“The intention was to come up with a plan that would be good for Mainsail and the city,” Monti added. “We sat down and said we want to cooperate. We made suggestions; they followed those. We made tremendous progress over the original site plan, and to just toss it out without acknowledging progress is not accurate."
Titsworth disagreed with Peelen.
Pro and con
Manatee County Commissioner and former Mayor Carol Whitmore spoke in favor of the project and maintained that Titsworth has a conflict of interest because “she has the potential of financial gain or loss.”
Peelen and Zaccagnino agreed on the conflict of interest issue, and Zaccagnino read from the Florida Code of Ethics and said, “That’s a clear statement that Mrs. Titsworth needs to recuse herself.”
Several residents of the area spoke against the project citing concerns about parking, setbacks and boat traffic, and all urged the commission to start over with a new plan.
“I think it’s going to be a lot worse than people imagine,” said Jo Ann Kirby, of 56th Street.
“We want the developer to make the adjustments and sacrifices, not us,” said another.
Attorney Stephen Thompson, representing project neighbor Lance Spotts, declared that the project has been abandoned and urged the commission to void the site plan.
Restaurateur and Mainsail partner Ed Chiles stressed, “We need to face reality that something will happen on this site. We have an opportunity to work with quality people in a spirit of cooperation.”
When Peelen asked for a motion to continue the public hearing, but did not get one, she said, “I’m very distressed that we are about to act on a very important thing that could create liability against the advise of our attorney and the request of our mayor without all the input I think is necessary for us to have.”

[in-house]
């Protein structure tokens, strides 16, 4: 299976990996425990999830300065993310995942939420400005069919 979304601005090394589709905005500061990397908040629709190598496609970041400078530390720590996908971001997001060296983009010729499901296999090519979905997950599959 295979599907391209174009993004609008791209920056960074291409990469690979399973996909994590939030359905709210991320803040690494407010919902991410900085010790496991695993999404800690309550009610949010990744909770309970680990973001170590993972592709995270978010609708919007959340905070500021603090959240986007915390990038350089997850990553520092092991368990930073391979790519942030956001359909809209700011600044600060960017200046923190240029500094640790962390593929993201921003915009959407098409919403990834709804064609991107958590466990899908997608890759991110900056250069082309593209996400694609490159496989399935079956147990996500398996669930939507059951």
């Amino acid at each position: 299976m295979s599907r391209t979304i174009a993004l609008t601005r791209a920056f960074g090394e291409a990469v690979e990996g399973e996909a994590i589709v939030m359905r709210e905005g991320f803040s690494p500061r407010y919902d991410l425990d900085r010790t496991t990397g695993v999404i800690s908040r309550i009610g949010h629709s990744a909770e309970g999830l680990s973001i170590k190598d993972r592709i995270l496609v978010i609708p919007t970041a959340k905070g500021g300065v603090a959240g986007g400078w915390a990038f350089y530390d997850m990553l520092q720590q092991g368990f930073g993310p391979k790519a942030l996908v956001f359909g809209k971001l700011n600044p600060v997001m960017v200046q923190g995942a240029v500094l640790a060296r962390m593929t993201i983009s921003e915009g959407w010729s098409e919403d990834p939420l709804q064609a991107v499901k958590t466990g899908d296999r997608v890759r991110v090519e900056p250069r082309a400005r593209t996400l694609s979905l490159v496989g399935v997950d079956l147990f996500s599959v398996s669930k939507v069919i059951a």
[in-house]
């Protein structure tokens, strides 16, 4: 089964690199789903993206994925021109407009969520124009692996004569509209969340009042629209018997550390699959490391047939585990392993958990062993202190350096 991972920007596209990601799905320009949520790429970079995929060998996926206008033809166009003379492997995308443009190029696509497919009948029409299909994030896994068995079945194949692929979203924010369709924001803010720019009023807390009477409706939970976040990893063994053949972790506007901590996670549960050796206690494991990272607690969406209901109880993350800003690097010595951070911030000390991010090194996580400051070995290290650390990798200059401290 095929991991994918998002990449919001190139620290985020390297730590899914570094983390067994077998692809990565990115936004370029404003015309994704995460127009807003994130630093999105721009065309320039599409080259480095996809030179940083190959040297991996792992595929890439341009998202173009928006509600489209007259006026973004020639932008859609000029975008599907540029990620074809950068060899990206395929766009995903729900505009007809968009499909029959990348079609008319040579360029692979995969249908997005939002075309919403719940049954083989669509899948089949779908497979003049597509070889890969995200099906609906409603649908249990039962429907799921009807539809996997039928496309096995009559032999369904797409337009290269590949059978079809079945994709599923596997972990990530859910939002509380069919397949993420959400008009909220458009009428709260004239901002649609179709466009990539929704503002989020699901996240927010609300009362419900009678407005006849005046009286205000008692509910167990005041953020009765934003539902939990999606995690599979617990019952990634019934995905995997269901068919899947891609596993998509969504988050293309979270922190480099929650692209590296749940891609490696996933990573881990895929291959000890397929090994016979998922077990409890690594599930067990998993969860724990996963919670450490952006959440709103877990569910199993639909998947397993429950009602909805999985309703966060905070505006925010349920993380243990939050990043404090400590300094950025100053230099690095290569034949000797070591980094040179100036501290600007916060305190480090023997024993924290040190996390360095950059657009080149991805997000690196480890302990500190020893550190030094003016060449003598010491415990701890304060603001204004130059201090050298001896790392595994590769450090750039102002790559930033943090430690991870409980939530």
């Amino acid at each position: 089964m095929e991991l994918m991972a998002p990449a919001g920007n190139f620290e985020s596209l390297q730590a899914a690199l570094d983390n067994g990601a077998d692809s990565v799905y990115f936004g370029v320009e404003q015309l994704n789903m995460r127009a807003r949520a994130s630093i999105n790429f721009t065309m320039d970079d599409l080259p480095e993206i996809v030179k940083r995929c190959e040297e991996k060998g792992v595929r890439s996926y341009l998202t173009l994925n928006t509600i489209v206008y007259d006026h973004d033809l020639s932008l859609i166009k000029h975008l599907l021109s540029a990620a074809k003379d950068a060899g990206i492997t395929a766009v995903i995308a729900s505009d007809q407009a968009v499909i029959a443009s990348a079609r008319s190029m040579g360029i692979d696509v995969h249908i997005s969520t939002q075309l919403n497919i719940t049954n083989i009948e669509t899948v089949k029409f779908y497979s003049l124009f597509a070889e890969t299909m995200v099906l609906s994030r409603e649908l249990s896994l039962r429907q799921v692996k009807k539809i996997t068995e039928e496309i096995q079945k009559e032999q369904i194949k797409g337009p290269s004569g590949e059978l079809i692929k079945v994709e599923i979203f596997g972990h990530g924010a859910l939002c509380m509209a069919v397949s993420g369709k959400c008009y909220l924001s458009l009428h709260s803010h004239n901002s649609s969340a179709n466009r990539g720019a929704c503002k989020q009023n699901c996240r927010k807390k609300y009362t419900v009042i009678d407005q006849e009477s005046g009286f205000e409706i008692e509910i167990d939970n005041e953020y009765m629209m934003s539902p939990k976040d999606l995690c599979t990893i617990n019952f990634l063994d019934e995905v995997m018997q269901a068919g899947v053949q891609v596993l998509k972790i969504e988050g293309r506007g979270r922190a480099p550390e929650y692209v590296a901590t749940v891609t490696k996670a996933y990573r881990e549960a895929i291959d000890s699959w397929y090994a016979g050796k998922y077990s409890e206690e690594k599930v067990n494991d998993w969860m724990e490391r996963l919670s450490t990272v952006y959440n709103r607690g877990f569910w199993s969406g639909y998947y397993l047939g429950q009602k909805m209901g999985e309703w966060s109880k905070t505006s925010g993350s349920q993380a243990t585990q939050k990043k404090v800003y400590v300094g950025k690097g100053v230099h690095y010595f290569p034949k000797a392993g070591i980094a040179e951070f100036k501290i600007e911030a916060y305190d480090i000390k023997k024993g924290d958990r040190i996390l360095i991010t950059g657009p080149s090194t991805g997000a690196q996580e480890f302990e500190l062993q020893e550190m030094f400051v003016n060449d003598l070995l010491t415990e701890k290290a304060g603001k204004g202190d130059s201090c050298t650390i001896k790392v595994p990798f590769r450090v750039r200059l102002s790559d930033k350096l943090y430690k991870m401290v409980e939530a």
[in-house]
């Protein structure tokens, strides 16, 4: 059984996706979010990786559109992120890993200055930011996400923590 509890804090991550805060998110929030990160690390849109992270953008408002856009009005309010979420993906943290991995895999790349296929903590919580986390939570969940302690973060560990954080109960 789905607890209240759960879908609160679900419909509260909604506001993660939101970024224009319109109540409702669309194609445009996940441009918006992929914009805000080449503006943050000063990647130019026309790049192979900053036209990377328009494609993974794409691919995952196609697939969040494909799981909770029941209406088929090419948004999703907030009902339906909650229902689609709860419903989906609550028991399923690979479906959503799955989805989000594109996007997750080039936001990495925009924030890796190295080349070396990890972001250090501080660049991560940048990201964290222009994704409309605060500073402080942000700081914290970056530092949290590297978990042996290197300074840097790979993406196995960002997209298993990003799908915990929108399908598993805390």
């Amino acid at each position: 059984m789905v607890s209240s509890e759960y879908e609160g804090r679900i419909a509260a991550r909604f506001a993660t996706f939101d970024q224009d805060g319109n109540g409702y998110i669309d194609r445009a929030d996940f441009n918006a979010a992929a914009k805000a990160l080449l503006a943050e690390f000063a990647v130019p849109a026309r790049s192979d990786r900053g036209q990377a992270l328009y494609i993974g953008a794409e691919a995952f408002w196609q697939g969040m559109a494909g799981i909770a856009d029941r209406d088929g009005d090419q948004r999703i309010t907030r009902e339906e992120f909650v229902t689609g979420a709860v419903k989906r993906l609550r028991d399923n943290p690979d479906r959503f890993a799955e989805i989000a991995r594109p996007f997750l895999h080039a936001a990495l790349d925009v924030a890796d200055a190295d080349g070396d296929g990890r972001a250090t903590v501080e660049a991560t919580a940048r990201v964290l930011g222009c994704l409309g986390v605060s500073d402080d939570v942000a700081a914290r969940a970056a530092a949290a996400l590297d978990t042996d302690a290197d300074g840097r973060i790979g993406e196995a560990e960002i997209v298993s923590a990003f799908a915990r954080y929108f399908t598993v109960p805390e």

Grossman made a motion to revoke the site plan based on the code provision LDC III:30, which states, “Except as provided under section 4.b. following, any modifications to an approved special exception use and any addition to an existing special exception shall require the same application, review and approval as required under this section for the original approval of the special exception use.”
Morton seconded it. Titsworth agreed and read from a prepared statement and called the project “substantially different from the original site plan.”
Vulnerable to a lawsuit
“I believe our attorney believes the plan is still active and revoking it would put us in major jeopardy,” Zaccagnino said. “We’re shooting ourselves in the foot.
“These guys don’t have to put up with this. They could package it up and sell it off. Someone could put in a Motel 6 there with as many rooms as they can and rent it out for $60 a night.”
“This city is very vulnerable to a lawsuit that we don’t need,” Monti added. “Let’s continue to work with them. I abhor litigation because no one wins except the attorneys. We are leaving ourselves open to a situation that would jeopardize the reserves of this city, and I think it’s very irresponsible.”
Peelen asked Petruff to comment, and Petruff said the changes made by Mainsail are improvements or enhancements and decreases in intensity and density, which are not considered substantial or significant.
“You have a lot of moving parts that make it a very complicated case,” Petruff continued. “Once it gets through the pleading stage, it will be sent to mediation. You’ll have a stranger mediate the case. I don’t think that’s a good outcome. I concur with the mayor.”
The motion was approved with Peelen and Zaccagnino dissenting. Following the vote, Petruff said it creates an issue with the marina and said, “I don’t know what the ramifications are at this point,” and suggested that they put it on a future agenda.
Regarding the vote, Monti said, “I’m disappointed. I thought we had made progress with them in a cooperative spirit. There was no acknowledgment of that.
“We’re now looking at something that will be onerous for the city. We were on the right track to do something good for the city and we derailed it.”
Collier pointed out, “We really were told to relax and we would work though it, and we took that as their word.”